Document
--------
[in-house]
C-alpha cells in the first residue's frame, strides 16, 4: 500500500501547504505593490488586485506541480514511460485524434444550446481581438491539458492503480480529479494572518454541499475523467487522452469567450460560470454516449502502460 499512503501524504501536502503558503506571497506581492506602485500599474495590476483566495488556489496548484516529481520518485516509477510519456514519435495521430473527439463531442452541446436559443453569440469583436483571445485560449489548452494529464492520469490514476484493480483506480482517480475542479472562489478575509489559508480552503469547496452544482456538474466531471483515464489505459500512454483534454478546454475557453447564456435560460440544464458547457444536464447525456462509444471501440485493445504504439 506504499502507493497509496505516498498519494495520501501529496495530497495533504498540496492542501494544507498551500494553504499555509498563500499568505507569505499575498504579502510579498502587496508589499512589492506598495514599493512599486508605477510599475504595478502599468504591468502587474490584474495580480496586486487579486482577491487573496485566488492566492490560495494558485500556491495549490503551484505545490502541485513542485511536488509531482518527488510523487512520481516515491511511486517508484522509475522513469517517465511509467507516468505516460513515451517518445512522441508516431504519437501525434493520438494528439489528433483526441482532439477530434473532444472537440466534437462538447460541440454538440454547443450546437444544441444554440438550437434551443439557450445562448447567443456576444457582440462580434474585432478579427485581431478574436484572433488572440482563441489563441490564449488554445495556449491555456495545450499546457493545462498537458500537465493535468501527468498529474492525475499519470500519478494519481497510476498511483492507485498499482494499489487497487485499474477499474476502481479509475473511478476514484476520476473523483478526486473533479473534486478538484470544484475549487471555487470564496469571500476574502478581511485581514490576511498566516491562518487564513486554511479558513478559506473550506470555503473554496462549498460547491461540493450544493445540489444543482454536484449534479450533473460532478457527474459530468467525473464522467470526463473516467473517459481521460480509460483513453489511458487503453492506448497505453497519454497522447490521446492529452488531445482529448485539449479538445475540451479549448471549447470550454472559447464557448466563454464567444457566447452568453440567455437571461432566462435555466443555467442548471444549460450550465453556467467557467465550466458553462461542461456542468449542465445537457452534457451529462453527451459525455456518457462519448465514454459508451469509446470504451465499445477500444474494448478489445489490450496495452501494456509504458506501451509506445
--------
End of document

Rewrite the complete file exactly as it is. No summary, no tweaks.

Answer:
[in-house]
C-alpha cells in the first residue's frame, strides 16, 4: 500500500501547504505593490488586485506541480514511460485524434444550446481581438491539458492503480480529479494572518454541499475523467487522452469567450460560470454516449502502460 499512503501524504501536502503558503506571497506581492506602485500599474495590476483566495488556489496548484516529481520518485516509477510519456514519435495521430473527439463531442452541446436559443453569440469583436483571445485560449489548452494529464492520469490514476484493480483506480482517480475542479472562489478575509489559508480552503469547496452544482456538474466531471483515464489505459500512454483534454478546454475557453447564456435560460440544464458547457444536464447525456462509444471501440485493445504504439 506504499502507493497509496505516498498519494495520501501529496495530497495533504498540496492542501494544507498551500494553504499555509498563500499568505507569505499575498504579502510579498502587496508589499512589492506598495514599493512599486508605477510599475504595478502599468504591468502587474490584474495580480496586486487579486482577491487573496485566488492566492490560495494558485500556491495549490503551484505545490502541485513542485511536488509531482518527488510523487512520481516515491511511486517508484522509475522513469517517465511509467507516468505516460513515451517518445512522441508516431504519437501525434493520438494528439489528433483526441482532439477530434473532444472537440466534437462538447460541440454538440454547443450546437444544441444554440438550437434551443439557450445562448447567443456576444457582440462580434474585432478579427485581431478574436484572433488572440482563441489563441490564449488554445495556449491555456495545450499546457493545462498537458500537465493535468501527468498529474492525475499519470500519478494519481497510476498511483492507485498499482494499489487497487485499474477499474476502481479509475473511478476514484476520476473523483478526486473533479473534486478538484470544484475549487471555487470564496469571500476574502478581511485581514490576511498566516491562518487564513486554511479558513478559506473550506470555503473554496462549498460547491461540493450544493445540489444543482454536484449534479450533473460532478457527474459530468467525473464522467470526463473516467473517459481521460480509460483513453489511458487503453492506448497505453497519454497522447490521446492529452488531445482529448485539449479538445475540451479549448471549447470550454472559447464557448466563454464567444457566447452568453440567455437571461432566462435555466443555467442548471444549460450550465453556467467557467465550466458553462461542461456542468449542465445537457452534457451529462453527451459525455456518457462519448465514454459508451469509446470504451465499445477500444474494448478489445489490450496495452501494456509504458506501451509506445